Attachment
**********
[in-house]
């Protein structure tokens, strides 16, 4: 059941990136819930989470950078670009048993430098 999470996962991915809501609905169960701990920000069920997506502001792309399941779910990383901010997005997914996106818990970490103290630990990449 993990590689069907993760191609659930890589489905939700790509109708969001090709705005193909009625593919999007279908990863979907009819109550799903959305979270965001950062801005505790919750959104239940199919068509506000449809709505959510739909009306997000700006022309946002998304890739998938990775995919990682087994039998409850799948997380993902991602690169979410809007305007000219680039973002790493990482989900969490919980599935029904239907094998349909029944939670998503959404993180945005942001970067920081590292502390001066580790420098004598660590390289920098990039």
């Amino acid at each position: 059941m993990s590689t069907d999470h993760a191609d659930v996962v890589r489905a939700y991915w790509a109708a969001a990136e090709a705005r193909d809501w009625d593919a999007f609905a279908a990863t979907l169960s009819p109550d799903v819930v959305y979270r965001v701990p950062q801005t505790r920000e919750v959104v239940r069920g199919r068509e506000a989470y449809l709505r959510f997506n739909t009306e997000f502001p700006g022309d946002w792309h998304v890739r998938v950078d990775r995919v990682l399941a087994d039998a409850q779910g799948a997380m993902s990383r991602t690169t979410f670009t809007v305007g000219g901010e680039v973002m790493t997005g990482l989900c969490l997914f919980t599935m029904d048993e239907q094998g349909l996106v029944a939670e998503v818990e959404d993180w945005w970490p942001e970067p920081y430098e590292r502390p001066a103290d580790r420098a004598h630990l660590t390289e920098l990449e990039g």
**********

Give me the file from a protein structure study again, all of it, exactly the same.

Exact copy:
[in-house]
């Protein structure tokens, strides 16, 4: 059941990136819930989470950078670009048993430098 999470996962991915809501609905169960701990920000069920997506502001792309399941779910990383901010997005997914996106818990970490103290630990990449 993990590689069907993760191609659930890589489905939700790509109708969001090709705005193909009625593919999007279908990863979907009819109550799903959305979270965001950062801005505790919750959104239940199919068509506000449809709505959510739909009306997000700006022309946002998304890739998938990775995919990682087994039998409850799948997380993902991602690169979410809007305007000219680039973002790493990482989900969490919980599935029904239907094998349909029944939670998503959404993180945005942001970067920081590292502390001066580790420098004598660590390289920098990039």
């Amino acid at each position: 059941m993990s590689t069907d999470h993760a191609d659930v996962v890589r489905a939700y991915w790509a109708a969001a990136e090709a705005r193909d809501w009625d593919a999007f609905a279908a990863t979907l169960s009819p109550d799903v819930v959305y979270r965001v701990p950062q801005t505790r920000e919750v959104v239940r069920g199919r068509e506000a989470y449809l709505r959510f997506n739909t009306e997000f502001p700006g022309d946002w792309h998304v890739r998938v950078d990775r995919v990682l399941a087994d039998a409850q779910g799948a997380m993902s990383r991602t690169t979410f670009t809007v305007g000219g901010e680039v973002m790493t997005g990482l989900c969490l997914f919980t599935m029904d048993e239907q094998g349909l996106v029944a939670e998503v818990e959404d993180w945005w970490p942001e970067p920081y430098e590292r502390p001066a103290d580790r420098a004598h630990l660590t390289e920098l990449e990039g």